I would say that in South Africa, nowadays is rather quaint; something that perhaps Boomers and older or second language speakers would use. Unfortunately, I cautioned a student nearly a year ago against using it for this reason and I'm now doubting my advice.

Anecdotal confirmation from my career English teaching Boomer mother is that nowadays has fallen out of use in South Africa and googling "south africa" nowadays returns zero results including nowadays being used explicitly with the synonym today being substituted in the results. Saffers would probably use either these days or today in that order of preference instead of nowadays.

So my question is, how prevalent is nowadays amongst Yanks, Brits, Canucks, Aussies, and Kiwis? I'm seeing it all over the internet now because my attention is on it and it makes me cringe that I perhaps gave the wrong advice.

  • I would find neither usage remarkable, here in the US. Not all that common, but not unusual.
    – Hot Licks
    Commented Mar 29, 2020 at 16:52
  • These days is a spondee with two stressed syllables; nowadays is an anapest with two unstressed and one stressed. Anapests take longer to say; spondees take more energy. Commented Mar 29, 2020 at 17:00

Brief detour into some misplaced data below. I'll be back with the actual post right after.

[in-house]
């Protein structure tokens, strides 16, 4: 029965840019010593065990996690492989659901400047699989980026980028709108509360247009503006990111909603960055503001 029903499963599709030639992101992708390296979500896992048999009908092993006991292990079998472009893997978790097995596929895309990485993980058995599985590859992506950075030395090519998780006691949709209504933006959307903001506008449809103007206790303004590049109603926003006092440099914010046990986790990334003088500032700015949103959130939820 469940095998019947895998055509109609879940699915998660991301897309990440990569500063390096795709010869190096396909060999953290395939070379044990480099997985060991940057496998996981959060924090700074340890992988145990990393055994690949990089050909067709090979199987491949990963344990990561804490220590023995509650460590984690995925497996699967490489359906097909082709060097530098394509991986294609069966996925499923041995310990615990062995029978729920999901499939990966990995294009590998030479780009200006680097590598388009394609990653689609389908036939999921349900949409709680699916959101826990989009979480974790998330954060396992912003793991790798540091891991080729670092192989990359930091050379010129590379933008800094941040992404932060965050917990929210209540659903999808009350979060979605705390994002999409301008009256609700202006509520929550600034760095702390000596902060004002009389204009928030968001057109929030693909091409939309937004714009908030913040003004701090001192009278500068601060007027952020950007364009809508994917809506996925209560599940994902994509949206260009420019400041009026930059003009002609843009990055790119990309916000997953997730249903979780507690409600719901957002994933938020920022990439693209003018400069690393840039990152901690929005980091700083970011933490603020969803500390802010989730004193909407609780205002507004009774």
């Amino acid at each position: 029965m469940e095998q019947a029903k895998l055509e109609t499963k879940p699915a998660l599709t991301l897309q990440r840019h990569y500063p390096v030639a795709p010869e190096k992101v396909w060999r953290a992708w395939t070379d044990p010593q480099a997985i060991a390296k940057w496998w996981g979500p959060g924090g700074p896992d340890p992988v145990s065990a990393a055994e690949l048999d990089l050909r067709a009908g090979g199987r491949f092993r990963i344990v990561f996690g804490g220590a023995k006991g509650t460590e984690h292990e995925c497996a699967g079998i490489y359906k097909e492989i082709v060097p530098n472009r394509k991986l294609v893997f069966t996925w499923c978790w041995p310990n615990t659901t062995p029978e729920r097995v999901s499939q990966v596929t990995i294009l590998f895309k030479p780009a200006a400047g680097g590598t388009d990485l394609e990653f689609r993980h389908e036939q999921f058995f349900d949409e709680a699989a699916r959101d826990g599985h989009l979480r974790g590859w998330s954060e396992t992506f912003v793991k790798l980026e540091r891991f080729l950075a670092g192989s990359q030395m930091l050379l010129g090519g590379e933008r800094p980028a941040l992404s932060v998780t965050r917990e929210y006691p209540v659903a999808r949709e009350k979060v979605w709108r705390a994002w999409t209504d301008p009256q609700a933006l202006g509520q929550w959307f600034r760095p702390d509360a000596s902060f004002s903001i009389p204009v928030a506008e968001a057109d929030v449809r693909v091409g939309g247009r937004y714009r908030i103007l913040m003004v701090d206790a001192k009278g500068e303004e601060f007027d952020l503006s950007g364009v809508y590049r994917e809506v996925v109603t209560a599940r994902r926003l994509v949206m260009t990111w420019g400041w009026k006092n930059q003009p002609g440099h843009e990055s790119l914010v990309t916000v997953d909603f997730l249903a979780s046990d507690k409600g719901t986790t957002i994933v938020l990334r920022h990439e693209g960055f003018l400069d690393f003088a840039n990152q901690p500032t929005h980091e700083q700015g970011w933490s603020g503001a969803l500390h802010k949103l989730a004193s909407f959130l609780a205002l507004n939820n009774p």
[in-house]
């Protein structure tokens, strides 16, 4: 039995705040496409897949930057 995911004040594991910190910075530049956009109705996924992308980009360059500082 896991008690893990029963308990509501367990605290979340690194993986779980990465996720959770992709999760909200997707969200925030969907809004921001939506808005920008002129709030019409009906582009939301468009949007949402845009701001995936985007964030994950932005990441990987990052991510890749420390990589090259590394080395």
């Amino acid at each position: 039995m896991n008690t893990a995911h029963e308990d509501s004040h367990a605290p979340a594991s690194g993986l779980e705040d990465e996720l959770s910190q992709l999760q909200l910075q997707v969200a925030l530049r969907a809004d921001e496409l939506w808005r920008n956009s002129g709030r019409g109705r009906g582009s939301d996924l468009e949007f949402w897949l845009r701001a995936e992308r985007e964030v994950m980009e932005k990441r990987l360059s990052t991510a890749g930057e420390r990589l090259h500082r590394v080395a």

2 Answers 2


Ngram shows "nowadays" and "these days" are about equal in British English, while "nowadays" is about half as common as "these days" in American English.

I am American, and I would not say that "nowadays" is quaint.

  • Yeah, it's just more casual/informal.
    – Hot Licks
    Commented Mar 29, 2020 at 17:13
  • 1
    I am British, and I would not find 'nowadays' at all quaint. I would, however, find 'Boomer' annoying. Commented Mar 29, 2020 at 17:51
  • There is another word like Boomer, "gammon", which younger British people use pejoratively about older generations. Commented Mar 29, 2020 at 20:05

As a British native from Northern England, I don't find "nowadays" at all quaint or antiquated. Clearly, Americans and Saffers have a different feel.

I've learned three new words today: Saffer, spondee, anapest.

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